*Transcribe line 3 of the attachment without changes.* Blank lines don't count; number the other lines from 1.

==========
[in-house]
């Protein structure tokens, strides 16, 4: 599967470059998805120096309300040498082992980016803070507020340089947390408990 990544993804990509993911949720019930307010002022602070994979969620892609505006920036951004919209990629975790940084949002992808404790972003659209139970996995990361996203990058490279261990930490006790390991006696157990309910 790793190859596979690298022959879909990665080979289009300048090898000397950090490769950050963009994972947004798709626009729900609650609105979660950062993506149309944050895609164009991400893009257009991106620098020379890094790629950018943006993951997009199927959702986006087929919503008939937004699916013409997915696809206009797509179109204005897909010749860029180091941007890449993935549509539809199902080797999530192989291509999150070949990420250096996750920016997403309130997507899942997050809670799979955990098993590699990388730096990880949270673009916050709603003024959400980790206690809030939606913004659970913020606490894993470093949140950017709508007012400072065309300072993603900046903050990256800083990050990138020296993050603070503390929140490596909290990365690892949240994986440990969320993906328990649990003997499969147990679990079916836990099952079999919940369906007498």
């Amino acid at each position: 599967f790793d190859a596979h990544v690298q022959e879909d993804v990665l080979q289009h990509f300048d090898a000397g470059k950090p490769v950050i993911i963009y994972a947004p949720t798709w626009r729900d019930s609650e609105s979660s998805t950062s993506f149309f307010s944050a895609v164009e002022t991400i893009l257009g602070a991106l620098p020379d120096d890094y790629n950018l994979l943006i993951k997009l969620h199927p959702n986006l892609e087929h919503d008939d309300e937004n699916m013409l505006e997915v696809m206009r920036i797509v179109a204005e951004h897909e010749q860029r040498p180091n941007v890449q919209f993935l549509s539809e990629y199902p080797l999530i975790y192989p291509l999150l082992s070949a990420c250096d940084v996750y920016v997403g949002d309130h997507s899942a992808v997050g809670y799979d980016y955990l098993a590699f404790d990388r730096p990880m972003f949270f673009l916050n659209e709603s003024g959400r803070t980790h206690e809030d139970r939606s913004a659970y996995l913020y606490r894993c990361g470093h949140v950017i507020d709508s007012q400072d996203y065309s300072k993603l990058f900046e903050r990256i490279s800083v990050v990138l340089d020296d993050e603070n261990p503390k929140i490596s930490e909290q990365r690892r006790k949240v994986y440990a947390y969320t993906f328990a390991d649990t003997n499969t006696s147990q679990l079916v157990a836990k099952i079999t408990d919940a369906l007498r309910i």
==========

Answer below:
């Amino acid at each position: 599967f790793d190859a596979h990544v690298q022959e879909d993804v990665l080979q289009h990509f300048d090898a000397g470059k950090p490769v950050i993911i963009y994972a947004p949720t798709w626009r729900d019930s609650e609105s979660s998805t950062s993506f149309f307010s944050a895609v164009e002022t991400i893009l257009g602070a991106l620098p020379d120096d890094y790629n950018l994979l943006i993951k997009l969620h199927p959702n986006l892609e087929h919503d008939d309300e937004n699916m013409l505006e997915v696809m206009r920036i797509v179109a204005e951004h897909e010749q860029r040498p180091n941007v890449q919209f993935l549509s539809e990629y199902p080797l999530i975790y192989p291509l999150l082992s070949a990420c250096d940084v996750y920016v997403g949002d309130h997507s899942a992808v997050g809670y799979d980016y955990l098993a590699f404790d990388r730096p990880m972003f949270f673009l916050n659209e709603s003024g959400r803070t980790h206690e809030d139970r939606s913004a659970y996995l913020y606490r894993c990361g470093h949140v950017i507020d709508s007012q400072d996203y065309s300072k993603l990058f900046e903050r990256i490279s800083v990050v990138l340089d020296d993050e603070n261990p503390k929140i490596s930490e909290q990365r690892r006790k949240v994986y440990a947390y969320t993906f328990a390991d649990t003997n499969t006696s147990q679990l079916v157990a836990k099952i079999t408990d919940a369906l007498r309910i």